Cashew Initiative – a role model for development in Africa
The Deutsche Gesellschaft für Internationale Zusammenarbeit (GIZ) GmbH coordinates the Competitive Cashew Initiative thanks to which more than 430,000 farmers are benefiting from higher incomes and yields. Around 22,000 new jobs in cashew processing have also been created.
Enlarge image Women wrap Cashewnuts (© GIZ)
On 7 and 8 July 2017, the world's eyes will be on Hamburg, when the heads of state and government of the 19 major industrialised and emerging nations and the EU meet for the G20 Summit. One of the central topics at this meeting will be Africa and how to secure sustainable economic development on the African continent. The Competitive Cashew Initiative offers a prime example of how to achieve this.
Founded in 2009, the initiative has improved living conditions for farmers and their families in Benin, Burkina Faso, Côte d'Ivoire, Ghana and Mozambique. Thanks to training and improved access to high-quality seed, they can cultivate larger quantities of cashews with a consistent level of quality. The Deutsche Gesellschaft für Internationale Zusammenarbeit (GIZ) GmbH coordinates the initiative, which brings together more than 100 public and private partners, including the German Ministry for Economic Cooperation and Development (BMZ), the Bill & Melinda Gates Foundation, the United States Agency for International Development (USAID), national governments and private international companies such as Kraft Heinz Foods, Intersnack and Olam.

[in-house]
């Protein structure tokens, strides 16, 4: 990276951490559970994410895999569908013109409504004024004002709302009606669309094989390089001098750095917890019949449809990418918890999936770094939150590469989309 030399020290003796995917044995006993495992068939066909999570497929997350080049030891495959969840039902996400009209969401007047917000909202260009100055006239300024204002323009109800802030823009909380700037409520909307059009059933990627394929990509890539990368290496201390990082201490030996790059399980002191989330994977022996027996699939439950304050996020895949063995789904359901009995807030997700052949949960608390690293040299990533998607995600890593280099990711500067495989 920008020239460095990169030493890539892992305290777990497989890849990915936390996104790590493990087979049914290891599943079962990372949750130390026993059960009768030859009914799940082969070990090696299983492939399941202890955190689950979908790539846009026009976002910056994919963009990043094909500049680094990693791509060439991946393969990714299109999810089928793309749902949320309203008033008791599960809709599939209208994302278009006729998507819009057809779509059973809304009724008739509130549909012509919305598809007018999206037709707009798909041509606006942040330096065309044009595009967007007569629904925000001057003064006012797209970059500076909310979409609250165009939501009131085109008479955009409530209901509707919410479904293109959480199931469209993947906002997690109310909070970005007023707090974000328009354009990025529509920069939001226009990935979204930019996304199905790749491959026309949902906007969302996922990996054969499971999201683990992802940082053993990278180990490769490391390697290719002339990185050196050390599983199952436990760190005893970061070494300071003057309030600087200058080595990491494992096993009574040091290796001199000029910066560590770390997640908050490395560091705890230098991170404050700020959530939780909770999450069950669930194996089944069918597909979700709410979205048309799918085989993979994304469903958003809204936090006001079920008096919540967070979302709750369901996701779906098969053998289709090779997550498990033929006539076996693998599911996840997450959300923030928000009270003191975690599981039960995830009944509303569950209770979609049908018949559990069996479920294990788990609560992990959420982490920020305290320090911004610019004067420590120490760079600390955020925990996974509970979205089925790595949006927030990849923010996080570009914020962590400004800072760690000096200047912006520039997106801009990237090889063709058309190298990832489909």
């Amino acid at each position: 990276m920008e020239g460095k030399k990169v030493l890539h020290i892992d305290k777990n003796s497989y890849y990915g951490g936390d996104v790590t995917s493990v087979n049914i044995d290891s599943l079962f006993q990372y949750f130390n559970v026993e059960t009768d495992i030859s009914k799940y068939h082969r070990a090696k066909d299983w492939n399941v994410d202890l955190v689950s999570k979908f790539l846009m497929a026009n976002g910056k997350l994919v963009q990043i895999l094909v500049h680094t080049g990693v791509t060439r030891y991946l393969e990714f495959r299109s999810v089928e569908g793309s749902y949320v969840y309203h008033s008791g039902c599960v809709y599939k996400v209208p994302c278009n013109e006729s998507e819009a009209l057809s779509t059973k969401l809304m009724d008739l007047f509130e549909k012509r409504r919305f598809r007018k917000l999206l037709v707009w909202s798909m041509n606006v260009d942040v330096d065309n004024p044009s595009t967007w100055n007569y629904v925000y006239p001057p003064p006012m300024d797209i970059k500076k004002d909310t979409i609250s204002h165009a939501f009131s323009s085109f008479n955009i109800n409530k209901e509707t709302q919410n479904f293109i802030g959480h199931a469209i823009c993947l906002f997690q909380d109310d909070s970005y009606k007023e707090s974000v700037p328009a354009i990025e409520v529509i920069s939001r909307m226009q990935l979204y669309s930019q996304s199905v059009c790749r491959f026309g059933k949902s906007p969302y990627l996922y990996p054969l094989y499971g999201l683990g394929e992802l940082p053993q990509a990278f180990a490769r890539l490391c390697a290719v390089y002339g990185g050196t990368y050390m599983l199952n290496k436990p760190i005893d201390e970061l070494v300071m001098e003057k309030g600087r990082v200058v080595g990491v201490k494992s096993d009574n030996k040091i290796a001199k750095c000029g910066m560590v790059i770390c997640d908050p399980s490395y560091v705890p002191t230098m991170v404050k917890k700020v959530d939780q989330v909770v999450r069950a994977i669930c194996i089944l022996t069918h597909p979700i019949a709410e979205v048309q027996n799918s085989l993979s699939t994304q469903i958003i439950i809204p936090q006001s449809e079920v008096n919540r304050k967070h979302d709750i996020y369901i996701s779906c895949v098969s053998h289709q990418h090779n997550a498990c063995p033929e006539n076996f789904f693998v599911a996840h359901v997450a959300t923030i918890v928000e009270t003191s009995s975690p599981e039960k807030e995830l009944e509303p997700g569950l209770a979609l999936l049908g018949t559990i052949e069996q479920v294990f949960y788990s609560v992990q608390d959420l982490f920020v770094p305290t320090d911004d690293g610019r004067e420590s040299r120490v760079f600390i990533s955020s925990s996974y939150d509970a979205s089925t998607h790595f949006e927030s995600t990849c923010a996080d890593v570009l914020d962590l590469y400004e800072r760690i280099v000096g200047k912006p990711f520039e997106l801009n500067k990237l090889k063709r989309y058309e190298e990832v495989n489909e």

The results speak for themselves. More than 430,000 cashew farmers have already received training, and have been able to increase their incomes as a result. In addition to working with individual farmers, the initiative also focuses on industry. Cashew processing is a major source of employment, although most processing jobs have been located outside Africa up to now. GIZ has therefore advised companies in partner countries on how to increase their stake in the industry. The upshot: processing capacity in the five cashew producer countries has risen from just under 9,000 tonnes to some 250,000 tonnes in 2016.
A total of around 440,000 new jobs have been created in Benin, Burkina Faso, Côte d'Ivoire, Ghana and Mozambique – 75 per cent in production, 25 per cent in trade and processing. Furthermore, cashew farmers, processing companies and traders have increased their incomes by more than EUR 480 million in all.
In 2016, the Competitive Cashew Initiative received an innovation award from the OECD Development Assistance Committee for its concept and measurable successes.